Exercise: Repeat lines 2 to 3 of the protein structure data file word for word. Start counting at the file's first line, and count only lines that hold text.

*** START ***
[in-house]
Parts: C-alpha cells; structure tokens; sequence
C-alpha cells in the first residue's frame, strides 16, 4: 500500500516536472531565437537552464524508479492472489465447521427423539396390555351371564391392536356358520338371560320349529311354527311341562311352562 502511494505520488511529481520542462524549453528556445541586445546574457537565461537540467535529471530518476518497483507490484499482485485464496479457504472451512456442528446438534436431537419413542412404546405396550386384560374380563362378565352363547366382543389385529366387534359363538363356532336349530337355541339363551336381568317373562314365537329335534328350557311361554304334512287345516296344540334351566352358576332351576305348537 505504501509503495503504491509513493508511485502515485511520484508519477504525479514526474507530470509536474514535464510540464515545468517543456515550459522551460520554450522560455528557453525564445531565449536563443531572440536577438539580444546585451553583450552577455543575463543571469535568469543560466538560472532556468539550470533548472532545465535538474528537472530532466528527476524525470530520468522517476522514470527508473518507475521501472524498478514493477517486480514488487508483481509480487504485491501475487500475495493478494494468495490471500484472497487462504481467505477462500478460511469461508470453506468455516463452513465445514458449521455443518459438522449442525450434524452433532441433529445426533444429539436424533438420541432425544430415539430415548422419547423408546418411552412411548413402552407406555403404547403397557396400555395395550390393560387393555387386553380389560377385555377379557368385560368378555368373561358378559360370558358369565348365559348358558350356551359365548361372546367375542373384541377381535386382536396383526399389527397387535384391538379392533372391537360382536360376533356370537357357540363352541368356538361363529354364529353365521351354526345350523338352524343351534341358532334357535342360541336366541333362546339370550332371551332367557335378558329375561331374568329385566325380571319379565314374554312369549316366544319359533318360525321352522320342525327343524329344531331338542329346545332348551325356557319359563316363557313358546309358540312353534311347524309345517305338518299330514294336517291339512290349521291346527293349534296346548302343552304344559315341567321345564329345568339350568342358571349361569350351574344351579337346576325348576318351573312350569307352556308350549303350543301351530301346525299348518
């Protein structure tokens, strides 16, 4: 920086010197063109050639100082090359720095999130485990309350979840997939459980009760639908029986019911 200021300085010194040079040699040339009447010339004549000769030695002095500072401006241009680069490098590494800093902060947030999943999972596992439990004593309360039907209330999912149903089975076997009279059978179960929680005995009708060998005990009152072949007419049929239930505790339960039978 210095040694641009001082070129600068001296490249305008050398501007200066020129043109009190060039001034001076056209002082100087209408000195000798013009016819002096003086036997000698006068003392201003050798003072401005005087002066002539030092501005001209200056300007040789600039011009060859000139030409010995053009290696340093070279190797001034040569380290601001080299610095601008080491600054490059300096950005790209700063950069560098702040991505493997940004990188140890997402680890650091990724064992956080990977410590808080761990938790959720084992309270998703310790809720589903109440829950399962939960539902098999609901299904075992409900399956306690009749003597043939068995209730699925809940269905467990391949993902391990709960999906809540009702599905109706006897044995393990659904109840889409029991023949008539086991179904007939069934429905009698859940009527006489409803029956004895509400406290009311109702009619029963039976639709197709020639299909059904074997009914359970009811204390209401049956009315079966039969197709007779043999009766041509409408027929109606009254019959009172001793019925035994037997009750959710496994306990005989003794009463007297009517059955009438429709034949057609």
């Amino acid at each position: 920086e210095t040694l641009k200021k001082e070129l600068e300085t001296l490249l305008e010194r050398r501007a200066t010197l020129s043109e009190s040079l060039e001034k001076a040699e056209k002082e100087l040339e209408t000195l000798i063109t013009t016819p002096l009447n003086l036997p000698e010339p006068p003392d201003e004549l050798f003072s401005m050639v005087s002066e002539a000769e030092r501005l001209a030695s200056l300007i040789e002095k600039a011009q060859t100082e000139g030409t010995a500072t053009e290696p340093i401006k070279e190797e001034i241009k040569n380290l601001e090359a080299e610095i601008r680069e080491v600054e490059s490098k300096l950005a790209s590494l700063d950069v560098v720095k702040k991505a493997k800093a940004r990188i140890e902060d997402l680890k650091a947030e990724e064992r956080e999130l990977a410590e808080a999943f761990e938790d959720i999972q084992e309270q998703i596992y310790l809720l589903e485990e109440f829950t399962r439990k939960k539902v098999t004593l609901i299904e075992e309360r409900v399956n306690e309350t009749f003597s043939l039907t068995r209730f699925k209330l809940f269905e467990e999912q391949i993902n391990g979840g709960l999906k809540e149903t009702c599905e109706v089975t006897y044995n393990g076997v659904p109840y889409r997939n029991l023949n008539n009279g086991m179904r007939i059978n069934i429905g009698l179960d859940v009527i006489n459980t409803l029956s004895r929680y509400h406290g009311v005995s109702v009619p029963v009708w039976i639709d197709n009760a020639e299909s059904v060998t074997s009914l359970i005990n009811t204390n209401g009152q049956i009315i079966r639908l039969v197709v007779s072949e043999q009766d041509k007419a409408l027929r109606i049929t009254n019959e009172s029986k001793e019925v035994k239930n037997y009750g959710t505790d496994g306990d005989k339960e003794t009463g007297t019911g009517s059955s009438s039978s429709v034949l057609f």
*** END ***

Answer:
Parts: C-alpha cells; structure tokens; sequence
C-alpha cells in the first residue's frame, strides 16, 4: 500500500516536472531565437537552464524508479492472489465447521427423539396390555351371564391392536356358520338371560320349529311354527311341562311352562 502511494505520488511529481520542462524549453528556445541586445546574457537565461537540467535529471530518476518497483507490484499482485485464496479457504472451512456442528446438534436431537419413542412404546405396550386384560374380563362378565352363547366382543389385529366387534359363538363356532336349530337355541339363551336381568317373562314365537329335534328350557311361554304334512287345516296344540334351566352358576332351576305348537 505504501509503495503504491509513493508511485502515485511520484508519477504525479514526474507530470509536474514535464510540464515545468517543456515550459522551460520554450522560455528557453525564445531565449536563443531572440536577438539580444546585451553583450552577455543575463543571469535568469543560466538560472532556468539550470533548472532545465535538474528537472530532466528527476524525470530520468522517476522514470527508473518507475521501472524498478514493477517486480514488487508483481509480487504485491501475487500475495493478494494468495490471500484472497487462504481467505477462500478460511469461508470453506468455516463452513465445514458449521455443518459438522449442525450434524452433532441433529445426533444429539436424533438420541432425544430415539430415548422419547423408546418411552412411548413402552407406555403404547403397557396400555395395550390393560387393555387386553380389560377385555377379557368385560368378555368373561358378559360370558358369565348365559348358558350356551359365548361372546367375542373384541377381535386382536396383526399389527397387535384391538379392533372391537360382536360376533356370537357357540363352541368356538361363529354364529353365521351354526345350523338352524343351534341358532334357535342360541336366541333362546339370550332371551332367557335378558329375561331374568329385566325380571319379565314374554312369549316366544319359533318360525321352522320342525327343524329344531331338542329346545332348551325356557319359563316363557313358546309358540312353534311347524309345517305338518299330514294336517291339512290349521291346527293349534296346548302343552304344559315341567321345564329345568339350568342358571349361569350351574344351579337346576325348576318351573312350569307352556308350549303350543301351530301346525299348518